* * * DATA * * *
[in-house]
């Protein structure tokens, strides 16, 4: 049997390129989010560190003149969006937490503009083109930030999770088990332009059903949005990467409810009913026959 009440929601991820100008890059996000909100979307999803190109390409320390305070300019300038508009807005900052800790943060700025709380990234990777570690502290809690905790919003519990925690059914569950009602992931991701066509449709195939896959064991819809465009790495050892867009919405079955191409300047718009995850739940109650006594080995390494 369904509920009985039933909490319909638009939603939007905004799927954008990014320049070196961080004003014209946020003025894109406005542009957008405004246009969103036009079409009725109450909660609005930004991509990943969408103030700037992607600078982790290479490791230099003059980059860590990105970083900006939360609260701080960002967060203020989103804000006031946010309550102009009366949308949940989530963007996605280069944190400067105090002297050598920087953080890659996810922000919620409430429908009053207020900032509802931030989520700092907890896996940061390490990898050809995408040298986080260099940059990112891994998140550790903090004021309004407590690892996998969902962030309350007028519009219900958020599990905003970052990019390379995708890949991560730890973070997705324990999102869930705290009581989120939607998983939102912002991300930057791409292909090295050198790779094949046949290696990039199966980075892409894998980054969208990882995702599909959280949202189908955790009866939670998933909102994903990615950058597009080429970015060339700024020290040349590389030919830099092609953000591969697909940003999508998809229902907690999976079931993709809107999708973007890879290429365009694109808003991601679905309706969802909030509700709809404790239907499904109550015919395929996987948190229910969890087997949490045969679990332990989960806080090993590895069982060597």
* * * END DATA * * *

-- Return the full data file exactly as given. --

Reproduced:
[in-house]
């Protein structure tokens, strides 16, 4: 049997390129989010560190003149969006937490503009083109930030999770088990332009059903949005990467409810009913026959 009440929601991820100008890059996000909100979307999803190109390409320390305070300019300038508009807005900052800790943060700025709380990234990777570690502290809690905790919003519990925690059914569950009602992931991701066509449709195939896959064991819809465009790495050892867009919405079955191409300047718009995850739940109650006594080995390494 369904509920009985039933909490319909638009939603939007905004799927954008990014320049070196961080004003014209946020003025894109406005542009957008405004246009969103036009079409009725109450909660609005930004991509990943969408103030700037992607600078982790290479490791230099003059980059860590990105970083900006939360609260701080960002967060203020989103804000006031946010309550102009009366949308949940989530963007996605280069944190400067105090002297050598920087953080890659996810922000919620409430429908009053207020900032509802931030989520700092907890896996940061390490990898050809995408040298986080260099940059990112891994998140550790903090004021309004407590690892996998969902962030309350007028519009219900958020599990905003970052990019390379995708890949991560730890973070997705324990999102869930705290009581989120939607998983939102912002991300930057791409292909090295050198790779094949046949290696990039199966980075892409894998980054969208990882995702599909959280949202189908955790009866939670998933909102994903990615950058597009080429970015060339700024020290040349590389030919830099092609953000591969697909940003999508998809229902907690999976079931993709809107999708973007890879290429365009694109808003991601679905309706969802909030509700709809404790239907499904109550015919395929996987948190229910969890087997949490045969679990332990989960806080090993590895069982060597």